Over the years in teaching, like so many jobs people do, our core purpose has become obscured by secondary agendas. It might help to look at a simple example from another venue.

In a government organization for which I do some part-time testing, reduction of spending to avoid exceeding one’s budget has become a top priority. Someone in the command structure decided to eliminate overtime as this was a big contributor to over-spending. Overtime now requires prior approval by top leadership.

It was fascinating to observe how quickly the “no-overtime mandate” became more important than saving money. This problem occurs anytime multiple testing assignments are scheduled on the same day in my immediate geographical area. When this happens, my organization’s solution is to send someone from an hour or two away to handle one of those assignments; thus obviating the need to pay me 4 or 5 hours of overtime.

The practice makes sense until one compares the actual expenditures for the two test sessions. On close examination, one would find that bringing in another test administrator from an hour or two away more than doubles the cost of paying me between 4 or 5 hours of overtime. Not only must they pay the second test administrator’s testing time, they must also pay that person’s two to four hours of round trip travel time, plus $0.535 per mile in travel reimbursement.

The end result is that adherence to the overtime policy, instituted to reduce expenditures, has become more important than saving money. In just one of these examples they spend about $250 to avoid paying me an extra $100 of overtime. So much for saving tax dollars.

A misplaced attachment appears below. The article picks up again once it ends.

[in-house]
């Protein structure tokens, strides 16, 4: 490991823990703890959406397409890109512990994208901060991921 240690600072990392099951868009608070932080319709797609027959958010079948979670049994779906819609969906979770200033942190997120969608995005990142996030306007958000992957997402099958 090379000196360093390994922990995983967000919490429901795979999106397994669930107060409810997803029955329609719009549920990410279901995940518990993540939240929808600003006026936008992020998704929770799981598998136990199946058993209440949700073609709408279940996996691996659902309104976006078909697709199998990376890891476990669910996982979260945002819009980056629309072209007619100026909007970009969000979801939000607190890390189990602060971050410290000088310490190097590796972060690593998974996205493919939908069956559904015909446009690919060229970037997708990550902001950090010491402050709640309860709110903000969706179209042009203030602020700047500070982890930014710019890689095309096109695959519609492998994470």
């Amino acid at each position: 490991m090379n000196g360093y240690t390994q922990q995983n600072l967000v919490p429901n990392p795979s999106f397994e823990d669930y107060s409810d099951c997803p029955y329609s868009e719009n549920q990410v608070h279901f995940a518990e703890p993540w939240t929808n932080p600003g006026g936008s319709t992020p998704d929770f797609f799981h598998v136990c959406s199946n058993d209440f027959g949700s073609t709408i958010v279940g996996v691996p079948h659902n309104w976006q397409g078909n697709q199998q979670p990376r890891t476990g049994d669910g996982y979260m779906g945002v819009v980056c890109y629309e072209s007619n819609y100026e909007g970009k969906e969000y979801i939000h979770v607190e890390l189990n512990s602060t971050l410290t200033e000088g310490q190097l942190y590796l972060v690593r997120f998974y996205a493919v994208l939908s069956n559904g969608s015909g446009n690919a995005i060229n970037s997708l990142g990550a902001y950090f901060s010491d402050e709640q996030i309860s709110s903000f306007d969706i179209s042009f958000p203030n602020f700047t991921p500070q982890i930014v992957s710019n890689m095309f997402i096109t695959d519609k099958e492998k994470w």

This is what happens, often, when our core purpose becomes obscured by secondary agendas.

In thinking about the core purpose of public education, at one time homework and classroom work in preparation for a quiz or test, were intended to be viewed as practice. Their purpose was to give teachers an opportunity to use the mistakes students make to, first, identify where their students need help and, secondly, to help those kids learn from mistakes. The same is true for mistakes on quizzes and tests. In many classrooms, the scores of practice assignments are recorded in a gradebook and are factored into computation of grades. Practice assignments, and especially quizzes and tests often signal the end of a given lesson and time to move on to a new lesson.

Compare practices and performances of a band, choir, or athletic team. Practices in preparation for a concert or game are to help improve performances in the concerts or games and are rarely graded. Even mistakes that occur during the performance are singled out so the performer or athlete can continue to work on those areas in which their performance is weak and rarely for grading purposes. While level of performance throughout a semester may influence grades, individual mistakes are rarely tallied for record-keeping purposes. Mastering the skills are the clear objective.

In the academic arena, grading and then recording scores of students’ homework, classroom work, quizzes and tests often seem to have become more important than using a student’s mistakes to help them learn and master the academic material.